As a matter of fact, when the likes of Adafruit et all release their CMIO boards when the CM launches this summer, I think there will be a myriad of Raspbian spin-offs to cater for the various boards and the additional hardware they support over the box-standard image for the Models A and B. It'll be only a matter of time before purchasers of that hardware will ask questions about Raspbian for their board on this forum. Many won't know the difference, Raspbian is Raspbian, right? :roll: (yes, I know they aren't thank you very much :P )

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Re: Female Headers for the IO Board

Thu Apr 24, 2014 7:41 pm

Dutch_Master wrote:Then why did the Foundation announce the upcoming release of the CM on their educational channel, the blog? Surely, if the Foundation had chosen to communicate this release to commercial parties only this whole debate wouldn't have been taken place, or at least not (so) publicly? Besides, the Foundation made clear in their statement that the CM would also be available to non-commercial customers, i.e. enthusiasts (be it at a slightly higher price then the USD 30 quoted) ;)

As a matter of fact, when the likes of Adafruit et all release their CMIO boards when the CM launches this summer, I think there will be a myriad of Raspbian spin-offs to cater for the various boards and the additional hardware they support over the box-standard image for the Models A and B. It'll be only a matter of time before purchasers of that hardware will ask questions about Raspbian for their board on this forum. Many won't know the difference, Raspbian is Raspbian, right? :roll: (yes, I know they aren't thank you very much :P )
Well, the Foundation has no other information distribution mechanism other than the blog, so that was the only option there, and of course, the CM will be available to non-commercial customers, but that is simply not the target market. And I can certainly see 3rd party IO boards being made by the like of Adafruit. I think that's the whole point - others take on the burden of the non-educational non-commercial hobbyist side, while the Foundation can concentrate on the A and B.

The market for CM's for hobbyist is pretty small as I see it. They are considerably more expensive than A/B once you add on the IO board, for relatively few benefits (for hobbyists). It really is aimed squarely at commercial buyers, but as we all know, there will always be a few hobbyists who want this sort of thing.
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Re: Female Headers for the IO Board

Fri Apr 25, 2014 1:46 pm

Sorry James, but I find it difficult to believe that the Foundation does not have, or cannot compile, a list of commercial partners/businesses that may or may not have previously expressed interest in a CM-like product and/or contacted the Foundation about incorporating a modified RPi in their design. Anyway, it's all hypothetical now, isn't it? ;)

As for the combined price of the CM and CMIO board: yes, it's way over a Model B. But the flexibility of the CM offers not only solutions for commercial parties, it's still cheaper then any commercial evaluation board from the likes of Intel, Microchip, Amtel, et all. The Beagleboard and Arduino platforms come closest, but are still not exactly cheap. I guesstimate the CM to be in the USD 35-40 range (for hobbyists!) while a CMIO board will probably take another 50-60 bucks. A Beagleboard is about double, an Arduino based system may come in between the CM and Beagleboard, cost-wise, when the various shields are taken in account. Besides, the CM has more computing power then the Arduino Due (the new, 32 bit release) ;)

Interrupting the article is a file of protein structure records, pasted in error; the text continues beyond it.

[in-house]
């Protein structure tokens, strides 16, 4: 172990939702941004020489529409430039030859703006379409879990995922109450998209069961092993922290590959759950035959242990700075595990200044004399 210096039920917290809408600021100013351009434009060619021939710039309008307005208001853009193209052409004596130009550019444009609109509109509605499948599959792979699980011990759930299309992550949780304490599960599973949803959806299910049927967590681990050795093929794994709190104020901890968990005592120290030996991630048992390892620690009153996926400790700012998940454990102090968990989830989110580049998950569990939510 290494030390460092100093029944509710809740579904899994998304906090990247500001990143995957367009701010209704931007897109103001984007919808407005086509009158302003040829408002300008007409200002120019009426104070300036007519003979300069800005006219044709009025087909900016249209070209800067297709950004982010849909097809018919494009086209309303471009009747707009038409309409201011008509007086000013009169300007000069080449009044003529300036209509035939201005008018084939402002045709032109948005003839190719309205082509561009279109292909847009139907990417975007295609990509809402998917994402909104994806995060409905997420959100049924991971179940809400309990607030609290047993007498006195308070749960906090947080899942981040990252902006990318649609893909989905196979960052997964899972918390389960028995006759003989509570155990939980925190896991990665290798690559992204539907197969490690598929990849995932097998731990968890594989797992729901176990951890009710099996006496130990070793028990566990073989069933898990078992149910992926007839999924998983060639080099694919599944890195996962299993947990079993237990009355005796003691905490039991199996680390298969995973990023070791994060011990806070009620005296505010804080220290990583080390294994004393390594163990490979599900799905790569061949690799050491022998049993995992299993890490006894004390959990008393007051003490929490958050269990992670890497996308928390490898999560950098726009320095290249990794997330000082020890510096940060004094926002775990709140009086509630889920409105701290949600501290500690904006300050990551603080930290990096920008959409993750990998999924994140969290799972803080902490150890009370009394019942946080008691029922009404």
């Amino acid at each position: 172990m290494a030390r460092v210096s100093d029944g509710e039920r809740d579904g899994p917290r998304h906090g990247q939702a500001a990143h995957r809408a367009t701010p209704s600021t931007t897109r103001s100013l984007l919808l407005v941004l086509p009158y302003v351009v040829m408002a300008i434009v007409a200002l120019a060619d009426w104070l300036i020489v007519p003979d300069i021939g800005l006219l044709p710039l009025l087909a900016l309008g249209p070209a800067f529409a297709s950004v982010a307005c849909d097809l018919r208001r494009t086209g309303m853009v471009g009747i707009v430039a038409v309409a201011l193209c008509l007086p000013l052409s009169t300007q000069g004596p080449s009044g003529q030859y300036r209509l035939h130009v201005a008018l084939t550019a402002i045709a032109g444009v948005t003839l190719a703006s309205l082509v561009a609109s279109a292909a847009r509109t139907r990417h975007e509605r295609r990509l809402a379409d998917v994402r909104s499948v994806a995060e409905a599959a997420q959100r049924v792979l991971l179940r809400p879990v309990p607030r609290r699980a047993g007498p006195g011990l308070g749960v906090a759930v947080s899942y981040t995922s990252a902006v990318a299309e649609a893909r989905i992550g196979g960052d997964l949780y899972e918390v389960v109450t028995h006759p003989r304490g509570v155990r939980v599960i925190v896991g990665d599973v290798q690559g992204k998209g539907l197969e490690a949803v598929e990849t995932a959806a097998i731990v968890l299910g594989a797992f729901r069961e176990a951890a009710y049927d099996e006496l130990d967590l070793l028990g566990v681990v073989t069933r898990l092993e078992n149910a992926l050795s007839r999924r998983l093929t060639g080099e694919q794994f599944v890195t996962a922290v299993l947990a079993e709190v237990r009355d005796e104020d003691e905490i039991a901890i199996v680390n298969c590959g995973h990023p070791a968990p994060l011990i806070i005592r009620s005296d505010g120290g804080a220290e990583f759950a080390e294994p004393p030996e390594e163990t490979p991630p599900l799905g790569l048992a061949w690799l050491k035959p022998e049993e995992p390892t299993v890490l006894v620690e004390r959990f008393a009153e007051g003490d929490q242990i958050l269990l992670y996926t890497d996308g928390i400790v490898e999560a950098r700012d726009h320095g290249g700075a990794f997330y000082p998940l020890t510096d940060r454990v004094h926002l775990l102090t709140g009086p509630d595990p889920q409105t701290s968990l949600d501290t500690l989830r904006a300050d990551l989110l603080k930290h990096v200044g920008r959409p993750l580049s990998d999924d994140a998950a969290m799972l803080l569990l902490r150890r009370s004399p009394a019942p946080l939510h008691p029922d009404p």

Back to the OP: female headers would allow the IO board to be used as the Arduino range currently is, so empowering more programmers to re-use their Arduino style tinkering skills. However, I do also see the other side, in that Arduino shields are vulnerable during transit, or basically any time they're not attached in the Arduino sockets. Caught between a stone and a hard place then, as the same can be said for the opposite situation. Having said that, you'd need both male and female connectors anyway, so it would make sense to limit the required use of the most expensive one: if that is the female connector, it should be on the CMIO board. That way the various extension boards can have the cheaper male headers, making them cheaper so punters can buy more boards, etc. Oh well, you'll get the drift here ;)

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Re: Female Headers for the IO Board

Fri Apr 25, 2014 2:06 pm

Dutch_Master wrote:Sorry James, but I find it difficult to believe that the Foundation does not have, or cannot compile, a list of commercial partners/businesses that may or may not have previously expressed interest in a CM-like product and/or contacted the Foundation about incorporating a modified RPi in their design.
Let's get this straight; are you expecting him to apologise for the foundation (of which he's not a founder, as he's said before) using its own web site to announce its next product?